Wednesday, December 5, 2012

THE DEFINITION OF A SCHMUCK (Pub date 12/15/12)

An old joke tells us, “Only schmucks pay retail”, a humiliation you know if you’ve had a vacation ruined by some twerp sitting next to you at a cruise ship bar delightedly boasting that he paid only half of what you did for the cruise. Sometimes schmuck abuse is elevated to a moral principle. I used to have a boss who would raise prices on foolish clients – charging “stupid fees” he called it – on the grounds that doing so reallocates money to those who use it wisely – meaning himself – thereby increasing economic efficiency.

But, to be a really big schmuck, that is, someone who squanders huge sums of money unnecessarily and without benefit, you have to be either really rich (however briefly) or a state – West Virginia for instance.

The New York Times recently published, "United States of Subsidies: a series examining business incentives and their impact on jobs and local economies”, by Louise Story, Tiff Fehr, and Derek Watkins. The centerpiece of the series is a study that quantifies the amounts that states lavish on businesses in the form of incentives, subsidies, loans, grants, and other inducements ostensibly to generate commerce and create jobs.

Not surprisingly, the results of these inducements are frequently less than those predicted by the politicians and bureaucrats who promote them and the businesses that receive them. That may explain why West Virginia, a state with zero net job growth since the year 2000, is second among all states in per capita subsidies.

According to the Times study, West Virginia provides $1.57 billion – yes, that’s “billion”, not “million” – in subsidies and tax abatements to businesses every year. That’s $845 for every man, woman, and child in the state. It’s equivalent to 37% of the state’s base budget and more than we allocate for education, or Medicaid, or roads, or prisons. In short, if business tax incentives were listed as an expenditure, it would be the state’s single largest item in the budget.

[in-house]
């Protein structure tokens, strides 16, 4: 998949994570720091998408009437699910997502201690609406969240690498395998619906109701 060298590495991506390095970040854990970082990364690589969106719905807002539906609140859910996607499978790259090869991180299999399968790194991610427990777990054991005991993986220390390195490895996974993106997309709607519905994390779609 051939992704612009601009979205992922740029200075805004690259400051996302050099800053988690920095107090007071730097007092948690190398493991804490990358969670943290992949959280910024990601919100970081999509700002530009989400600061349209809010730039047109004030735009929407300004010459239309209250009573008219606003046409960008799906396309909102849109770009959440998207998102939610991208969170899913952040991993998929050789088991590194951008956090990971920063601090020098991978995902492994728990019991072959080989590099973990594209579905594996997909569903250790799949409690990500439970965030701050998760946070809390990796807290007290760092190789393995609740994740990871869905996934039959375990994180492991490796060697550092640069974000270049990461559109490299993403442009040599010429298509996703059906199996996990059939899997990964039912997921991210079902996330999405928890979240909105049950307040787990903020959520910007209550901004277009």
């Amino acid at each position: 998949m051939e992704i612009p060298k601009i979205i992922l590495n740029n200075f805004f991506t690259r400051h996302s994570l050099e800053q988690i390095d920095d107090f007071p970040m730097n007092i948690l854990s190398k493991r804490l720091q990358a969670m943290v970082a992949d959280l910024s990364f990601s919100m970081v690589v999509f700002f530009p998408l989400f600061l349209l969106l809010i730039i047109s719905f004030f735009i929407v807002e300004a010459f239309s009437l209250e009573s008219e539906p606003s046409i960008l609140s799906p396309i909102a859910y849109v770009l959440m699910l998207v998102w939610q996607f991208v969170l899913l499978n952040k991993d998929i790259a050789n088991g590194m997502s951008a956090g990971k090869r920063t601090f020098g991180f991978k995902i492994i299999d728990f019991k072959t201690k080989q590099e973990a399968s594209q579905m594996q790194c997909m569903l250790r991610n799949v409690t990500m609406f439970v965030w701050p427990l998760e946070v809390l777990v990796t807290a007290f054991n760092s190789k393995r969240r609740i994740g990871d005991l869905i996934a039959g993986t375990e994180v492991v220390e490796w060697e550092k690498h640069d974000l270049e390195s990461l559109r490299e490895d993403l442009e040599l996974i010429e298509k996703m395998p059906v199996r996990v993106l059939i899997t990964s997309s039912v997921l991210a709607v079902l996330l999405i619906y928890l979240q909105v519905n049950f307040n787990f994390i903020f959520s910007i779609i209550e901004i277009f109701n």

By way of comparison, none of the states that border West Virginia spends even half as much. Pennsylvania is the next highest at $381 per person. As for the others, you have to add together Maryland ($96), Virginia ($161), Ohio ($281), and Kentucky ($324) in order to match West Virginia’s generosity.

And West Virginia’s use of tax incentives isn’t necessitated because we start with unusually high tax rates. The Tax Foundation’s 2013 ranking of state business tax climates rates West Virginia 23rd in the nation, ahead of all those neighboring states except for Pennsylvania, which comes in 19th.

So, what has our munificence won us, what has it cost us, and what does it mean?

As mentioned earlier, West Virginia has had no increase in the number of jobs in the state in the last 12 years. That’s the period during which the state became most aggressive in cutting business taxes and extending incentives. While one can argue that conditions might have been worse in the absence of these measures, there’s a stronger argument that the measures made little difference.

Peter Fisher, Research Director at the Iowa Policy Project, recently published an analysis showing state and local tax rates are not significant determinants of business growth. The reason is that these taxes make up a tiny fraction of business’ operating costs. Business decisions about where to locate and whether or not to expand are far more influenced by factors such as demand for products and services, the availability of a qualified labor force, access to raw materials and suppliers, and infrastructure.

In fact, unless those needs are met first, the question of taxes doesn’t even come into play. And, when it does, it’s in the context of operating costs. In that area, West Virginia already offers wage and utility rates that are 20% below the national average – a market-based financial incentive that far outweighs any advantage to be offered through tax incentives.

Meanwhile, the loss of $1.57 billion a year in prospective business tax revenues has dire consequences for the rest of us. First, it’s forcing West Virginia to make significant cuts to education and infrastructure at a time when, if we hope to attract and grow businesses, we must figure out ways to meet companies’ needs for a skilled workforce, infrastructure, and an improved quality of life.

Second, West Virginia’s tax burden is being shifted from businesses, many of which are out-of-state interests, to individual taxpayers. Since 2005, while the portion of state revenue collected from business income and franchise taxes has dropped from 13% to 4%, the portion collected from West Virginia families has risen from 30% to 42%.

And for what? Economic development? Or is it just corporate welfare? The problem is we can’t tell the difference.